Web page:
Battling Drug-Resistant Bacteria | October 6, 2014 Issue - Vol. 92 Issue 40 | Chemical & Engineering News
Volume 92 Issue 40 | pp. 27-29
Issue Date: October 6, 2014

Battling Drug-Resistant Bacteria

White House plan to combat rise in superbugs gets mixed reactions
Department: Government & Policy
Keywords: antibiotic resistance, White House, PCAST
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Credit: CDC
Medical illustrations of Campylobacter, Enterococcus, Clostridium difficile, and one more microorganism.
 
Credit: CDC

The Obama Administration is ramping up the federal fight against antibiotic-resistant bacteria. These so-called superbugs are linked to an estimated 23,000 deaths and 2 million infections in people each year in the U.S., according to the Centers for Disease Control & Prevention (CDC). White House officials say the situation is a “growing crisis,” threatening national security and the economy.

The new efforts, announced in mid-September, include a national strategy to address antibiotic resistance, a directive to federal agencies, and a $20 million prize. Recommendations for addressing the rise of antibiotic resistance from a high-level White House advisory group were also unveiled at the same time.

The actions aim to show that the Obama Administration is serious about curbing the rise of deadly antibiotic-resistant bacteria and beefing up the pipeline of new antibiotics and diagnostics. But some public health advocates say the measures do not go far enough, particularly with respect to reducing the routine use of antibiotics in food-producing animals raised for meat or to produce eggs or milk.

The Administration’s strategy seeks to strengthen U.S. capabilities for identifying and reporting cases of antibiotic resistance by 2020. Enhanced surveillance of antimicrobial resistance will draw on cutting-edge gene-sequencing technology, says Francis S. Collins, director of the National Institutes of Health.

“Specific genetic signatures can be detected within hours to days, enabling us to draw direct linkages to outbreak sources and to track their spread,” Collins and Anthony S. Fauci, director of NIH’s National Institute of Allergy & Infectious Diseases, say in a Sept. 18 blog post.

The White House is calling for the creation of a centralized database that would collect the genetic sequences of drug-resistant microbes. Such a database will make it easier to determine whether a particular strain is new and if not, where and when it was first observed. “Tracking organisms to their sources can be instrumental in their control,” Collins and Fauci write.

The Department of Health & Human Services says it will award a prize of up to $20 million to the first research group that develops a rapid, point-of-care diagnostic tool for identifying drug-resistant bacterial infections in real time. “Having a diagnostic tool of this nature will equip health care providers with a critically needed tool to guide their usage of antibiotics and promote responsible use of antibiotics,” Collins says.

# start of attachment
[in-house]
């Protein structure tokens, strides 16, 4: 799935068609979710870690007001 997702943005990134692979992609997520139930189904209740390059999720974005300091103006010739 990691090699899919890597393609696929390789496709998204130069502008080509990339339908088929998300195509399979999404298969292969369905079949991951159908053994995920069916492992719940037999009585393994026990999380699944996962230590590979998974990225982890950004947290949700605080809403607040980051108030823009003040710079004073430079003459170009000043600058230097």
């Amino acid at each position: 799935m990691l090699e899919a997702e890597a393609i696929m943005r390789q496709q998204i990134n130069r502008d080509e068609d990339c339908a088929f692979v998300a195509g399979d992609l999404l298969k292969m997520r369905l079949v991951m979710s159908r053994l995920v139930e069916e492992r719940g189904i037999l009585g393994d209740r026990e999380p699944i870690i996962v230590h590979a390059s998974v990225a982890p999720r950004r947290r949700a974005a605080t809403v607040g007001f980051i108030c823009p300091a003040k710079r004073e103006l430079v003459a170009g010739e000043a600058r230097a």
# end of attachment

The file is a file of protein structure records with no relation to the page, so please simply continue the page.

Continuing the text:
Another goal of the Obama Administration is to accelerate the development of new antibiotics over the next five years to replace the ones that are becoming ineffective. Obama has also ordered a task force—cochaired by the secretaries of the Departments of Defense, Agriculture, and Health & Human Services (HHS)—to submit a detailed action plan by February 2015 for implementing the overall strategy.

At the same time as the White House released the national strategy, the President’s Council of Advisors on Science & Technology issued a report on antibiotic resistance. The report from PCAST, a group of leading scientists and engineers, recommends improving surveillance of antibiotic resistance and more judicious use of antibiotics. The advisers also call on drug manufacturers and the Food & Drug Administration to accelerate the development and approval of new antibiotics.

“It is critical to develop new anti­biotics, diagnostics, vaccines, and other interventions at a rate that outpaces the emergence of resistant microbes,” the report states. “A robust antibiotic pipeline is essential for creating new antibiotics to replace those being steadily lost to antibiotic resistance.”

In response, FDA Commissioner Margaret Hamburg says that FDA is actively implementing the Generating Antibiotic Incentives Now (GAIN) Act, a 2012 law intended to promote the development of new antibiotics.

FDA thus far has granted special designations to 39 new antibiotics under the GAIN Act, Hamburg says. Developers of drugs with the special designation can request priority review for their products, which typically shaves four months off review times, she explains. They also receive fast-track designation, which means that FDA will consult with drug firms early in the development process and during clinical trial design. Companies developing antibiotics that get special designation can also receive an extra five years of marketing exclusivity.